Working on My Knees
When I got to the stable on Friday to ride Mia it was already warm, I even took off my hoodie before I walked into the barn. Mia is still shedding, though not as bad as last last week, so grooming was quicker. Since she still has a good bit of her winter coat still covering her body I decided that it might be a good idea to leave her BOT butt blanket off. She was definitely less body sore than the previous week.
Ever since my ride on Magic two weeks ago, my hip bursitis in my left hip has bothered me. It was so bad Friday morning I was sort of worried about mounting Mia, but I managed to get up into the saddle without causing Mia too much distress, though she made sure to tell me that I needed to do better! A few minutes into the ride it was obvious to me that I made the wrong decision to leave the butt blanket off, she was stiffer than usual and I did not feel her normal “drive” from her hind legs. So I decided that this was a wonderful opportunity for me to work on the little picky details of my position while Mia walked around.
Lately, while practicing my “rider's push-ups” Debbie has gotten after me about my lower leg moving back and not being steady. This weakens my whole position and makes the “rider's push-ups” a mildly terrifying exercise where I feel like I could become a “lawn-dart” if the horse moves wrong. The answer for me is to move my lower leg forward so it rests in the “girth groove', where the back of my lower legs rests just where the horse's rib cage starts to swell out. This helps, BUT if I pinch with my knees my lower leg still gets wiggly and I still feel like I am teetering in the stirrups. Once I stop pinching with my knees and grip with my upper calf muscles my lower leg becomes stable and I feel perfectly secure when I do the “rider's push-ups.”
As I relaxed the tension in my knee joints my whole leg rotated a little, with my toes coming in. I could get up into two-point easily. I HAVE TO be aware of my knees the whole time I am doing the “rider's push-ups” or my knees start gripping. This has been a habit of mine dating from 60 years ago when I first mounted horses and “learned” to ride with minimal instruction (my parents thought more than two riding lessons was a waste of money.) Every time I feel insecure in the saddle my knees start gripping and my whole position goes to hell.
Of course I was also working on getting my shoulder blades back and down against my rib-cage, pushing out with my diaphragm, and keeping my face vertical all through the “rider's push-up.” All of these help prevent the danger of becoming a “lawn-dart”, but I've found that with an unstable lower legs I do not get any feeling of security. When I finally got everything right I ended up feeling like I was riding race horse exercise rider's seat, with my lower leg definitely more forward than usual, and I felt a little behind the motion of the horse.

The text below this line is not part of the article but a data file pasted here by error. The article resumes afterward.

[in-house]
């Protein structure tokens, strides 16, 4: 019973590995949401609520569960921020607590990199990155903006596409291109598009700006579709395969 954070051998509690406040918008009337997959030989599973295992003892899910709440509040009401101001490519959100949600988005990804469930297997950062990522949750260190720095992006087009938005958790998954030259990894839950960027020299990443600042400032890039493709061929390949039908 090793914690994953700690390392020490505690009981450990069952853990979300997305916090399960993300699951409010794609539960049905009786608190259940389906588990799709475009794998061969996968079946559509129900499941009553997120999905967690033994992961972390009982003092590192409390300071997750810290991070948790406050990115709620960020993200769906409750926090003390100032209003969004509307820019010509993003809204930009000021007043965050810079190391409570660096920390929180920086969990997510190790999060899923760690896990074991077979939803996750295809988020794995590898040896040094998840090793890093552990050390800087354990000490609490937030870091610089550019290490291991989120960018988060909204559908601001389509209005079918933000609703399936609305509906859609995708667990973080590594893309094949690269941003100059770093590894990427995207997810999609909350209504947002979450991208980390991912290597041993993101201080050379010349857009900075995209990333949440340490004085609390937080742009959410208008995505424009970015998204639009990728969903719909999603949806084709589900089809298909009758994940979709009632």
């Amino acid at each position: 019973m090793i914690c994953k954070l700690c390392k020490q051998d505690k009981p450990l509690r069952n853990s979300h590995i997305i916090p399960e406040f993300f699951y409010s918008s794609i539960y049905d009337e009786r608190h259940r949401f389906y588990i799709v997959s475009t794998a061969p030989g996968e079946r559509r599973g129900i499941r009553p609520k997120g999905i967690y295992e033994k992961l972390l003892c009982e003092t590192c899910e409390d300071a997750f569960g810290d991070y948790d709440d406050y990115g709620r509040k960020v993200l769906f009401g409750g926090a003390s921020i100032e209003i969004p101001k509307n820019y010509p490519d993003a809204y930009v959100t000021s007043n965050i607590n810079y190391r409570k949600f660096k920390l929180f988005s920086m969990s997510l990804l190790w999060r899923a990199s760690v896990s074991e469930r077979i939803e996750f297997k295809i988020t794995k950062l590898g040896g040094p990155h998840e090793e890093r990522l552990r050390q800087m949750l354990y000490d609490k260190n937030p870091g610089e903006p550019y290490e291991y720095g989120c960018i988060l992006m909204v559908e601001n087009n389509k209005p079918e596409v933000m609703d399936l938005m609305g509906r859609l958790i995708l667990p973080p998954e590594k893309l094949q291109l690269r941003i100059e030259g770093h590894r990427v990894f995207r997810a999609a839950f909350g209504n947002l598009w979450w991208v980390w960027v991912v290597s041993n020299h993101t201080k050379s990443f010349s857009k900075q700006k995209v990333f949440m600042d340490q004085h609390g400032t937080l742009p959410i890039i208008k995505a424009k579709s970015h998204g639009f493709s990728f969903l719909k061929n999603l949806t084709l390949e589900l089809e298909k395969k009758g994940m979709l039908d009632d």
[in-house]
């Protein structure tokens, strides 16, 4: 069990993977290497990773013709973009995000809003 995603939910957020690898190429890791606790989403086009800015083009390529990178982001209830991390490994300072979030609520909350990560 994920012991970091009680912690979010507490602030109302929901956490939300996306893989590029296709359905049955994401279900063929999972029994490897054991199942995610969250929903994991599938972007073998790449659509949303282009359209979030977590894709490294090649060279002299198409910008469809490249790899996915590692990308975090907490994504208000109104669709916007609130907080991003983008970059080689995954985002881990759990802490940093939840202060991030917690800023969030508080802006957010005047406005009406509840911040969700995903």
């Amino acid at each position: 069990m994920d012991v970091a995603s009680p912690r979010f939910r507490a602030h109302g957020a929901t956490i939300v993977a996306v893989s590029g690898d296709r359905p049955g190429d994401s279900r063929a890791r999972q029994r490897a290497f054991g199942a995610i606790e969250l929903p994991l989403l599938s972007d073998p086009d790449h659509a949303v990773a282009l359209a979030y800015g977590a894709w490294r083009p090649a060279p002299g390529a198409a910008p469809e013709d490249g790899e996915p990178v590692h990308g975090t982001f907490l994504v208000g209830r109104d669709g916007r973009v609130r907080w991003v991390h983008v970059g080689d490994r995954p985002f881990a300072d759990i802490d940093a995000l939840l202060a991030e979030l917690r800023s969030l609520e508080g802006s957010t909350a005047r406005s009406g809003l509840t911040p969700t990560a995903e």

When I did everything right it was amazing how much deeper I felt in the saddle when I finally sat down. My hips felt open rather than clenched and my seat was moving with the horse better. Then I practiced being erect in the saddle, with some of my weight going down my seat bones. After I shrugged my shoulder blades back and down, and pushed out with my diaphragm I felt like I was falling backwards, so I then concentrated on keeping my face vertical which helps me avoid feelings of vertigo. Mia rewarded me by continuing to stride forth confidently and by promptly obeying my leg, seat and rein aids.
Even with my Rainbow reins, Mia tells me that I still have problems keeping my reins even enough to content Mia (and Bingo.) As she obeys my driving leg aids I can feel her moving her head along the cable that goes through the mouthpiece of the Wellep bit. I then concentrated on keeping equal weight on my seat bones while they followed the motion of Mia's back, and I made sure to move both sides equally forward and back so my seat does not interfere with her forward movement. I have this bad habit of LOOKING DOWN to the horse's head, this habit is almost a “security blanket” for me, and it seems to squash down on the free forward movement of the horse. It increases my tendencies to want to micro-manage the horse. With my posture, with my seat, and with my hands I had been squelching Mia's forward movement somewhat, and she was greatly relieved when I finally got myself together and stopped interfering with her!
I don't think I had ever gotten quite so tired just walking a horse as I did with Mia on Friday. I had worked my legs, back, shoulders, arms and hip joints. My muscles were tired and I felt like I had ridden for an hour instead of just 30 minutes. Keeping a proper position can be physically challenging at first until the proper muscles get strong enough.
All this nit-picky detail does not matter that much for riders who are naturally athletic, with good balance, reflexes and proprioceptive sense. However for those of us who are less gifted physically a good position can be a life saver (as in preventing becoming a “lawn-dart”!) The horses approve of good positions for their riders, it makes the rider feel less heavy in the saddle, the rider becomes more stable in the saddle, and the rider can make their aids lighter to get the same results. Spending time on concentrating on these nit-picky details can make your horses MUCH HAPPIER with you!
Have a great ride!